Article

Using Clinical Factors and Mammographic Breast Density to Estimate Breast Cancer Risk: Development and Validation of a New Predictive Model

Division of General Internal Medicine, Department of Medicine, University of California, San Francisco, San Francisco, California 94143-1732, USA.
Annals of internal medicine (Impact Factor: 16.1). 04/2008; 148(5):337-47. DOI: 10.7326/0003-4819-148-5-200803040-00004
Source: PubMed

ABSTRACT Current models for assessing breast cancer risk are complex and do not include breast density, a strong risk factor for breast cancer that is routinely reported with mammography.
To develop and validate an easy-to-use breast cancer risk prediction model that includes breast density.
Empirical model based on Surveillance, Epidemiology, and End Results incidence, and relative hazards from a prospective cohort.
Screening mammography sites participating in the Breast Cancer Surveillance Consortium.
1,095,484 women undergoing mammography who had no previous diagnosis of breast cancer.
Self-reported age, race or ethnicity, family history of breast cancer, and history of breast biopsy. Community radiologists rated breast density by using 4 Breast Imaging Reporting and Data System categories.
During 5.3 years of follow-up, invasive breast cancer was diagnosed in 14,766 women. The breast density model was well calibrated overall (expected-observed ratio, 1.03 [95% CI, 0.99 to 1.06]) and in racial and ethnic subgroups. It had modest discriminatory accuracy (concordance index, 0.66 [CI, 0.65 to 0.67]). Women with low-density mammograms had 5-year risks less than 1.67% unless they had a family history of breast cancer and were older than age 65 years.
The model has only modest ability to discriminate between women who will develop breast cancer and those who will not.
A breast cancer prediction model that incorporates routinely reported measures of breast density can estimate 5-year risk for invasive breast cancer. Its accuracy needs to be further evaluated in independent populations before it can be recommended for clinical use.

Download full-text

Full-text

Available from: William E Barlow, Aug 19, 2015
0 Followers
 · 
105 Views
  • Source
    [Show abstract] [Hide abstract]
    ABSTRACT: Breast cancer is one of the most common cancers among women and the leading cause of death in women between the ages of 45-60 in most developed countries. The effi cacy of prevention options has been established and includes lifestyle modifi cations, chemopreven-tion, and prophylactic surgery. Despite the effi -cacy of these options, breast cancer prevention remains underused, resulting in avoidable mor-bidity and mortality. Here, the main barriers to effective use of breast cancer prevention are outlined and a framework to facilitate patient-centered and evidence-based breast cancer prevention decision making is presented. The framework is intended to encourage a shared decision making approach to prevention deci-sions, within the context of a woman's overall health. The inclusion of effective lifestyle in-terventions makes this framework relevant to most women, and is not exclusive to women at increased risk of developing breast cancer.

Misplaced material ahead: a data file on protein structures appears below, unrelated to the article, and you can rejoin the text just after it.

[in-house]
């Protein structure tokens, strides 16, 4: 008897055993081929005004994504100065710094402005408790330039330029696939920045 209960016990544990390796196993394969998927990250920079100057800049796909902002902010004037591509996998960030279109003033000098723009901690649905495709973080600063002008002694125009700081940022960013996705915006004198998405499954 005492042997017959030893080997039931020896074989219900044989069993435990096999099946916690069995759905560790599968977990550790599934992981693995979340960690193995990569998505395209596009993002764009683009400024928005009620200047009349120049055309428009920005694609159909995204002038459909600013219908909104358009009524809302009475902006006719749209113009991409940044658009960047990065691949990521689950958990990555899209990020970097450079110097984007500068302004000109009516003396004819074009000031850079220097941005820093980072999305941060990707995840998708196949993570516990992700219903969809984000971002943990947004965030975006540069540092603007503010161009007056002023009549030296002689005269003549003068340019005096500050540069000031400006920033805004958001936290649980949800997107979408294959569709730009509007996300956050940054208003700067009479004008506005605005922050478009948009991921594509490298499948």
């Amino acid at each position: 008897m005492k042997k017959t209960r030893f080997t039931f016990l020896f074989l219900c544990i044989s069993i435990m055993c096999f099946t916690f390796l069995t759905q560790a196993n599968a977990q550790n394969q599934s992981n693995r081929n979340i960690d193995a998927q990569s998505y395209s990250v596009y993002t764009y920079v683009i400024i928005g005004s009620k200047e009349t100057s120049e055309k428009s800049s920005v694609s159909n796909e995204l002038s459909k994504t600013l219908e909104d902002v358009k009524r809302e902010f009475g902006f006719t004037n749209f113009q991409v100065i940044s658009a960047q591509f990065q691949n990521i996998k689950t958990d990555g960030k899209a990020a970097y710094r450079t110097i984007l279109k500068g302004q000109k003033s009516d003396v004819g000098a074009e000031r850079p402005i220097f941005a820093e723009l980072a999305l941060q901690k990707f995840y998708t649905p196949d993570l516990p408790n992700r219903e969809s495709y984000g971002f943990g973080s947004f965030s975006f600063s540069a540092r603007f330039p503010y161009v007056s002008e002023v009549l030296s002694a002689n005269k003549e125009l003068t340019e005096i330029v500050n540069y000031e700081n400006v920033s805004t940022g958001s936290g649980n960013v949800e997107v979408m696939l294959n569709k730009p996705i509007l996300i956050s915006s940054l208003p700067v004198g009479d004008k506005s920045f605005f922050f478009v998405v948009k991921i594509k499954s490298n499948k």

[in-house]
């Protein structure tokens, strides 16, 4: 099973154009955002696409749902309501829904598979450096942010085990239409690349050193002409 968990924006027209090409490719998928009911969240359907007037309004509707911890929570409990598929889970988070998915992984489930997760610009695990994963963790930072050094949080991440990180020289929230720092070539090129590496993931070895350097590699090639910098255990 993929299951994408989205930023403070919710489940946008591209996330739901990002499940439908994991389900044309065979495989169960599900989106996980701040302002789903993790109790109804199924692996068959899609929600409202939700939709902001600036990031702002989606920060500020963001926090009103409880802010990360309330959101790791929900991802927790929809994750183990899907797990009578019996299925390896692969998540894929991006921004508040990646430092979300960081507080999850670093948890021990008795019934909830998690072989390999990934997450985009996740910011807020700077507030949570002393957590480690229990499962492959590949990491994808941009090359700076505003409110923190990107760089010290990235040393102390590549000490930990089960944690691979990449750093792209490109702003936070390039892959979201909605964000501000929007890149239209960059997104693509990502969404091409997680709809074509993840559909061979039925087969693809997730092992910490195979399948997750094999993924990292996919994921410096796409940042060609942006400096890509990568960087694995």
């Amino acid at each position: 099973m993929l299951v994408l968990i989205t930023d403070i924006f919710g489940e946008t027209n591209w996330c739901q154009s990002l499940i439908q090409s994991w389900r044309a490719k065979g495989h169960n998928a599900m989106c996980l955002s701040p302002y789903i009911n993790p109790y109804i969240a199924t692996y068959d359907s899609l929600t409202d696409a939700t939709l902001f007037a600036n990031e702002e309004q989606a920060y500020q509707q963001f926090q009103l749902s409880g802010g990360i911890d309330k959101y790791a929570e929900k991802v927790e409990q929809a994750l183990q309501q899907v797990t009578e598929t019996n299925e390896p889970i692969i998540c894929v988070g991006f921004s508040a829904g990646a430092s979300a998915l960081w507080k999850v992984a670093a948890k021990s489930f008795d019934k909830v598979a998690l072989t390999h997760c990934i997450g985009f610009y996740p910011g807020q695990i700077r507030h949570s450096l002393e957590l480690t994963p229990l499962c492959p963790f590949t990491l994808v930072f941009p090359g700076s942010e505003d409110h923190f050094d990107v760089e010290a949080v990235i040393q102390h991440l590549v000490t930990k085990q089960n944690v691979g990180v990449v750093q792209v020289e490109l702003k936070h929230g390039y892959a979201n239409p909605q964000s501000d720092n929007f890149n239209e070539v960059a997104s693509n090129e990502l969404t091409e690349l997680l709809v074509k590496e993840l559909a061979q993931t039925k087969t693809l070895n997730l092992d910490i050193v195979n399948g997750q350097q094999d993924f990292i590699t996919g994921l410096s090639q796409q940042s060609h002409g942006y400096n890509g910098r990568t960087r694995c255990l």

• Source
    [Show abstract] [Hide abstract]
    ABSTRACT: Mammographic density is a strong, independent risk factor for breast cancer. Women with high mammographic density have a fourfold increased risk for breast cancer compared with women with low density. Because age and obesity are the strongest predictors of mammographic density, it is important to adjust for them in risk analyses. In randomized trials, tamoxifen decreased risk for breast cancer and also decreased mammographic density. Combined estrogen plus progestin therapy increased mammographic density. Density is a strong risk factor in low-risk groups (Asian women) and high-risk groups (BRCA mutation carriers). Several risk assessment tools now incorporate mammographic density, including an updated Gail model, though these models require additional validation before they should be used widely. Improvements in density measurements may allow risk assessment to occur routinely with mammography and improve targeting of breast cancer prevention efforts.
    Current Breast Cancer Reports 09/2009; 1(3):175-180. DOI:10.1007/s12609-009-0025-1
  • Source
Show more